California Enacts New Law Expanding Mandatory Reporting of Elder Abuse

Justice always requires someone willing to seek it. In many cases, the first step towards justice is a witness or victim speaking up and reporting a wrong. All too often, as our Oakland elder abuse law firm knows from first-hand accounts, witnesses and victims are afraid to speak. Even the most well-meaning and good-hearted people can be worried about retribution or be paralyzed by doubt about their role and whether it is their place to speak up. The law can help by clarifying responsibilities. A new provision in California law on mandatory reporting of elder abuse seeks to do just this, making it clear that certain witnesses have an obligation to speak up when they see a wrong and allowing the law to guide them when they might doubt the proper response.

Obligation to Report Elder Abuse Expanded for Care Center Staff
oldhands.jpg As reported recently in The Napa Valley Register, a new law took effect on January 1st that aims to help combat the problem of caregivers abusing, neglecting, or stealing from seniors by expanding mandatory reporting requirements. Assembly Bill 40 doubles prior reporting duties for those required by California law to report witnessing abuse of long-term care center residents. The mandatory reporters covered by the provision are employees, supervisors, and administrators at such facilities. Such individuals no longer have the option of choosing between reporting alleged crimes to either the center’s ombudsman or law enforcement; they now must notify both. This duty includes contacting local law enforcement by both phone and written report within two hours of a suspected incident involving an injury or within twenty-four hours when no injury occurs. Failure to comply with this duty to report abuse is classified as a misdemeanor and carries a maximum penalty a $1,000 fine and/or six months jail sentence.

Why Mandate Reporting?
Discussing the new measure, Napa County District Attorney Gary Lierberstein notes that SB40 is consistent with similar legislation for other crimes such as the mandatory reporting of suspected child abuse. Both prosecutors and advocates for seniors say they hope the law brings more crimes to light and ensures abuse is reported quickly. The bill was introduced last March by Assemblywoman Mariko Yamada of Davis in response to findings from the state Senate and Disability Rights California noting spotty and delayed reporting of abuse in the senior care environment.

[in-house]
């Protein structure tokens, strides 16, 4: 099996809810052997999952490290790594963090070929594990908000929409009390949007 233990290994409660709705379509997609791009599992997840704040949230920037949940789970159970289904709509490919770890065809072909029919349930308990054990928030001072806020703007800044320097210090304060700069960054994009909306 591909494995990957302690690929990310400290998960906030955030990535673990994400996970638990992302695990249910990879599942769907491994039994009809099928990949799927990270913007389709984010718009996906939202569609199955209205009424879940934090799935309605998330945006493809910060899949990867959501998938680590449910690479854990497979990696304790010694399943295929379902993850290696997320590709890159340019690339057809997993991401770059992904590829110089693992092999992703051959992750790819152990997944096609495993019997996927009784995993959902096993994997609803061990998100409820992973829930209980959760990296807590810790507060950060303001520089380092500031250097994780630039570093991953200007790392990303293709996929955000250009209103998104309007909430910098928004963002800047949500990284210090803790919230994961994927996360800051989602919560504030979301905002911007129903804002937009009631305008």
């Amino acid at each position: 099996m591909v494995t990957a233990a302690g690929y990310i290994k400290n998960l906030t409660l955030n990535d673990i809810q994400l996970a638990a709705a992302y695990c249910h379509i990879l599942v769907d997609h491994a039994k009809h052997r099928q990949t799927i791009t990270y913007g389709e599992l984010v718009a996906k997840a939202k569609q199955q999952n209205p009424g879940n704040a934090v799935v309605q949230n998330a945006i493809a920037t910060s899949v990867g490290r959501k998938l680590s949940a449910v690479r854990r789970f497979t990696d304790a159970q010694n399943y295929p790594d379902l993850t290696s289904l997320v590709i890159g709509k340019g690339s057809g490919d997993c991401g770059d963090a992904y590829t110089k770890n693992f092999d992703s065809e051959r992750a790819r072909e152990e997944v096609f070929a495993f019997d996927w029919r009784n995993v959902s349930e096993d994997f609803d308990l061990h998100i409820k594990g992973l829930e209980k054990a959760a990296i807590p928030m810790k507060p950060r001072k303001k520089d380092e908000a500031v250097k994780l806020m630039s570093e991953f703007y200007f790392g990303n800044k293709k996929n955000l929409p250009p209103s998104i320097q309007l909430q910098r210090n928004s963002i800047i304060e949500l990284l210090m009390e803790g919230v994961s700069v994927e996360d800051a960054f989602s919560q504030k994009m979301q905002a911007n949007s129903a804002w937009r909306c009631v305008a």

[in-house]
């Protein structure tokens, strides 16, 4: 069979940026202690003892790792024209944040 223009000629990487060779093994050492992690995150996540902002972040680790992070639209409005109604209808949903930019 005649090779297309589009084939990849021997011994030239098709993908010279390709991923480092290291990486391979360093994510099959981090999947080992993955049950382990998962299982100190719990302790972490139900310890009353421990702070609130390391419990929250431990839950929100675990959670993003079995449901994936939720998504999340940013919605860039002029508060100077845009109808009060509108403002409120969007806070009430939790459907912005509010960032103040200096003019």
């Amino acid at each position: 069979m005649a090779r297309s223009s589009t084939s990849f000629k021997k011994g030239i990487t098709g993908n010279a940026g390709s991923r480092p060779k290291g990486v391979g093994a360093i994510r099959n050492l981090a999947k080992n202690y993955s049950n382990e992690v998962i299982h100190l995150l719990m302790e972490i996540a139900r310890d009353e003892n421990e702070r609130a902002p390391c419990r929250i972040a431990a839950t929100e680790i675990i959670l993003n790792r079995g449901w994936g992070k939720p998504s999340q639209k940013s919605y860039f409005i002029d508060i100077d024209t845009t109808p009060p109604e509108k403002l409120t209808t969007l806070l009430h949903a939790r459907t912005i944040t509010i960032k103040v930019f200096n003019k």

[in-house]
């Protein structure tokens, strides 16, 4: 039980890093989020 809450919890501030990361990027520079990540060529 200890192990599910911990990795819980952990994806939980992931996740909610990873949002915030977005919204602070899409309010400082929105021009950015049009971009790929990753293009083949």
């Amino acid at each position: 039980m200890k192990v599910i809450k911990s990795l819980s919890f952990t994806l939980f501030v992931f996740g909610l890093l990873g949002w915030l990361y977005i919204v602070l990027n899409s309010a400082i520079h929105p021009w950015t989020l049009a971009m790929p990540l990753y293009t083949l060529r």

Prior studies also noted that nursing home ombudsmen are torn between conflicting duties. The ombudsman program is run by the state Department of Aging and the county-level agents must work with care centers to improve living conditions while at the same time investigating violations by the same homes they are charged with working with on similar issues. Ombudsmen lack law enforcement privileges and federal law requires that they get a victim’s consent in order to report alleged abuse, theft, or neglect to police or other officials. A study conducted in 2009 found as many as 75% of patients refuse to consent or unable to effectively give consent due to dementia or other issues. According to one representative from the program, some seniors fear retaliation if they agree to report a problem and ombudsmen are bound by the patient’s decision (or, as noted, limited by the inability of a patient to consent). The expanded reporting rules of SB 40 seek to resolve this issue by expanding reporting requirements.

Working Together to Help the Victims of Elder Abuse
The Brod Law Firm is proud to serve as a law firm for California elder abuse victims and their loved ones. Our team supports efforts to crack down on this growing problem. We hope the new elder abuse law helps to improve reporting so that fewer seniors are forced to live with financial, emotional and/or physical abuse. We also encourage everyone, including those not covered by any mandatory reporting law, to speak up when witnessing abuse or mistreatment, especially where the victim may be unable or too afraid to report the abuse themselves. For help, visit the Department of Social Services or the Department of Consumer Affairs, both of which provide information on reporting elder abuse in California.

See Related Blog Posts:
A Website Aimed at Preventing Elder Abuse and Helping the Victims

A Joint Effort – Criminal and Civil Liability for Nursing Home Abuse

(Photo by Jonas Boni)

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